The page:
The Olympus sensor sounds good. But every user of Micro 4/3rds sensor complains about noise kicking in even at lowish ISO levels. So it will have to prove itself as whilst read noise may be low there can be amp glow which is fine if its stable to dark subtract out. Some of these earlier ASI cameras from what I read did not have stable amp glow (perhaps because the temp regulation is not to a temperature but to an ambient, it needs to be regulated like an Astro CCD camera to within a close range of a target temp).

If you can dark subtract the amp glow and flat field it successfully it should be good.

Perhaps the PixInsight overscan bias technique may be useful with a camera like this.

Exciting times and hopefully it works out well. I personally would prefer a Sony Exmor R sensor like in the Fuji X series (16mp APSc) or 24mp APSc sized (around 25mm x19mm).

QHY list some Sony Exmor CMOS sensors on future models. They have large pixels and are large sensors. As you say Sony are quitting CCD to concentrate on CMOS so that is likely the way of the future. Sony mirrorless sensors have probably surpassed CCDs a while ago.

Greg.
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Old 13-05-2016, 03:20 PM
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Greg, I was using sCMOS as a generic term for the future of CMOS and not claiming the territory for ZWO's ASI1600. I too look forward to the larger chip sizes. I talked to Sam at ZWO about amp glow, as a beta tester on CN had reported it on long subs, it was not too bad from what I saw. The beta tester reported that Sam had provided him with some sort of driver update that cleaned it up substantially. Sam had posted a 300" Dark on the webpage for the camera, before the driver update, and it is almost undetectable. Sure it might be an issue at 600" but I don't really see a need to expose that long with this camera, even in narrowband, and besides I can process it out. If that's the only issue I'll be happy.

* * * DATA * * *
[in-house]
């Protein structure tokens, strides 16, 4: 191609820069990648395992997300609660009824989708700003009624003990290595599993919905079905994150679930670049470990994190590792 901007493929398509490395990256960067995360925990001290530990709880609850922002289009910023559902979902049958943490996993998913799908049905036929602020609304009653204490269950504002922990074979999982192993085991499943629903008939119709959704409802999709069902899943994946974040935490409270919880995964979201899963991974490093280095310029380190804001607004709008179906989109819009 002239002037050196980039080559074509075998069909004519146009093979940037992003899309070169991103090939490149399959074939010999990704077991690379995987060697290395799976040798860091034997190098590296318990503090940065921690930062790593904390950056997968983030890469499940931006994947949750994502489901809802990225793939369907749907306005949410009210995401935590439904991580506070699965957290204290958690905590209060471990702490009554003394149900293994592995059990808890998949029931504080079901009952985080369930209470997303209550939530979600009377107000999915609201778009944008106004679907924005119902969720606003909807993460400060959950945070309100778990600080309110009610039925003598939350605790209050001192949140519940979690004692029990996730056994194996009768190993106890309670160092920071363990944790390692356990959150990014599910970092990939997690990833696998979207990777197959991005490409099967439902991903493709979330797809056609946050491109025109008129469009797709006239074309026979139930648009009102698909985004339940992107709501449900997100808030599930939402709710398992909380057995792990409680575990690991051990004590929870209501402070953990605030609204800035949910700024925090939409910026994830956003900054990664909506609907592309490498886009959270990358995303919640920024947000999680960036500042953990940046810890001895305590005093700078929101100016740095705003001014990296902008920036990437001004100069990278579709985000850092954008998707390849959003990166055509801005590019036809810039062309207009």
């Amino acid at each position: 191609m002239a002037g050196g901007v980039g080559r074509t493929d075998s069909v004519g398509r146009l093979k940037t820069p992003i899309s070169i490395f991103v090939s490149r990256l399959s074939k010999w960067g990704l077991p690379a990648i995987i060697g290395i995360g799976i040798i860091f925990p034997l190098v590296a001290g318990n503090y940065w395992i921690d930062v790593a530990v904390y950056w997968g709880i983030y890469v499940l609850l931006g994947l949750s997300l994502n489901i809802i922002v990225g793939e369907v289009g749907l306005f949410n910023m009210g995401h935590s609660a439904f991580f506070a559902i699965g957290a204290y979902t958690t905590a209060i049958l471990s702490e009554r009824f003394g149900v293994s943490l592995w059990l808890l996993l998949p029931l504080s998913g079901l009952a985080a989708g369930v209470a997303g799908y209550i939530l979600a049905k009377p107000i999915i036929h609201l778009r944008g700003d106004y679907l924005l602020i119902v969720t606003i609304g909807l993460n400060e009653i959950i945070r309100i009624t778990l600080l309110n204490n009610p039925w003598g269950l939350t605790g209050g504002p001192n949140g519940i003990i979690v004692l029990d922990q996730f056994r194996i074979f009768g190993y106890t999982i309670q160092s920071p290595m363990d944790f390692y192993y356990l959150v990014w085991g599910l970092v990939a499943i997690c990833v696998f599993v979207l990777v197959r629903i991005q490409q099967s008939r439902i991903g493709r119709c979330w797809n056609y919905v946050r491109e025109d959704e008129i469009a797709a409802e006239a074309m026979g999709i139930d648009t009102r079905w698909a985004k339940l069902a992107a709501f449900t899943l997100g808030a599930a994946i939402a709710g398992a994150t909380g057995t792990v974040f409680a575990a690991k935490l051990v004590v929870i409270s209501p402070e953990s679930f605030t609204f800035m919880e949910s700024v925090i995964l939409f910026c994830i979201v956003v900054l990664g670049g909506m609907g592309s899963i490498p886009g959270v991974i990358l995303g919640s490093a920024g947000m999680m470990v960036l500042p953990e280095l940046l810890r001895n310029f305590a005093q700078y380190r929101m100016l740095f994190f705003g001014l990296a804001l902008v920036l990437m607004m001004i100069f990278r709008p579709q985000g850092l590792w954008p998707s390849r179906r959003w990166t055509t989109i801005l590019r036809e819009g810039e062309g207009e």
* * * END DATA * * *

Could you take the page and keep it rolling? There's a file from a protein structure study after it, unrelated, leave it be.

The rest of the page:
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Old 13-05-2016, 04:02 PM
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Definitely an interesting camera. Further to Greg's point, does it have set-point cooling? Edit: Nevermind, I found it down the bottom on the specs, the cooling is indeed regulated. Unregulated cooling would have been a deal breaker.

Additionally, what's the implication of a rolling shutter on shorter exposures? I know naught about this, but I thought I read somewhere that rolling shutters can create a ghosting effect where the previous frame can be somewhat visible in the next frame?

The big FOV, low read noise and small pixels are otherwise pretty attractive to me. With a decent QE I could almost consider replacing my cam... although I'm not sure what the minimum filter size would be on this. 36?
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Old 13-05-2016, 04:19 PM
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Greg, I was using sCMOS as a generic term for the future of CMOS and not claiming the territory for ZWO's ASI1600. I too look forward to the larger chip sizes. I talked to Sam at ZWO about amp glow, as a beta tester on CN had reported it on long subs, it was not too bad from what I saw. The beta tester reported that Sam had provided him with some sort of driver update that cleaned it up substantially. Sam had posted a 300" Dark on the webpage for the camera, before the driver update, and it is almost undetectable. Sure it might be an issue at 600" but I don't really see a need to expose that long with this camera, even in narrowband, and besides I can process it out. If that's the only issue I'll be happy.
Amp glow should subtract out with a good quality dark as long as the temperature is accurate. I suppose you could use scaled darks with a bias and that should also work.

In fact thinking about it if the temperature regulation is not to a setpoint then scaled dark subtracts would be the way to go.

Greg.